The UK government is planning new restrictions on drinking alcohol in airports and planes as police statistics show a significant surge in drunkenness on flights and airports that have led to hundreds of arrests over the past two years.
Statistics from police forces in several regions of England published on Wednesday showed that a total of 273 people had been arrested on suspicion of being drunk on a plane or at an airport in 2017 and 2018.
The report said that drunken people had caused significant troubles during flights and in the airports, forcing the government to plan a ban on round-the-clock drinking in airports across England and Wales.
It said the government was considering extending high street licensing laws, which would mean passengers would not be able to buy alcoholic drinks in airports before 10 am.
The Home Office (interior ministry) has also launched a review into the case and will study evidence in the upcoming three months, said the Daily Express.
Industry figures said there was a need for the British government to take action against the surge in drunkenness at airports and on planes, saying there have been repeated cases of drunken passengers threatening the security of flights and the personnel in the airports.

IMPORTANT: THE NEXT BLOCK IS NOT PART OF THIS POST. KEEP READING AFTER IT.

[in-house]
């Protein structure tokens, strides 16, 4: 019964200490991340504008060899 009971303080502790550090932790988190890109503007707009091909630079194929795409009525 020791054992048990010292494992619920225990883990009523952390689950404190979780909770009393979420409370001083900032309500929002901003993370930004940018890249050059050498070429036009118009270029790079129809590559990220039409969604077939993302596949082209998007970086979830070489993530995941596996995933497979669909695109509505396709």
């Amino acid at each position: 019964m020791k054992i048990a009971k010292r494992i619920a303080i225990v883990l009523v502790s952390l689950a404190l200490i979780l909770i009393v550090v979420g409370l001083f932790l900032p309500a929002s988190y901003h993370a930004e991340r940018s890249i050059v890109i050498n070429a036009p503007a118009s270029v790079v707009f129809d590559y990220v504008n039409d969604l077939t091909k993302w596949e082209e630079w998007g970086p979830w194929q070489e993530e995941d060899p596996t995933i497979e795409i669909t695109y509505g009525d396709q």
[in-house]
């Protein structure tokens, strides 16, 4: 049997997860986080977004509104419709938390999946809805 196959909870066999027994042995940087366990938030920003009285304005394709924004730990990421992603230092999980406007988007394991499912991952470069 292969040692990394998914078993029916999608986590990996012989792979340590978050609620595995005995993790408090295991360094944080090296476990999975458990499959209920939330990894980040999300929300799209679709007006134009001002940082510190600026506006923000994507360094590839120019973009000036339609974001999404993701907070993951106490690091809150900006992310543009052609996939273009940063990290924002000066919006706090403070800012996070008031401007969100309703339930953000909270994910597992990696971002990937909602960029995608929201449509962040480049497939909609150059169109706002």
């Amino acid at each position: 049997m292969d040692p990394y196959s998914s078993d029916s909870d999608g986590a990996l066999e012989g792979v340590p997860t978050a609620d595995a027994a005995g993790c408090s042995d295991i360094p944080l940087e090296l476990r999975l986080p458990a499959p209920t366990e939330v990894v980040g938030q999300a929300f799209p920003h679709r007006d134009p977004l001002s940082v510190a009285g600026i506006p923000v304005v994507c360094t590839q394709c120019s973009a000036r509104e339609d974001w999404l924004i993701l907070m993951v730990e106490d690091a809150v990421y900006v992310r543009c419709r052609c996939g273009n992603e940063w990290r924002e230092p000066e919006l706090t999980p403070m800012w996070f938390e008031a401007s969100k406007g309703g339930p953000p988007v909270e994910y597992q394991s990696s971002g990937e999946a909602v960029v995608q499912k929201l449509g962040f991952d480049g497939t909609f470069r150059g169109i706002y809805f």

“There is no evidence to suggest these incidents won’t persist without the active involvement of government,” said a spokesman for Airlines UK, the trade association for UK airlines, adding, “The problem of disruptive behavior has got progressively worse over a number of years.”
Introducing tighter restrictions on the sale of alcohol in airports comes just days after UK aviation authorities were caught off guard by a major security loophole in London’s Gatwick airport, where repeated drone-flying by unknown saboteurs caused massive disruptions and affected more than 100,000 passengers.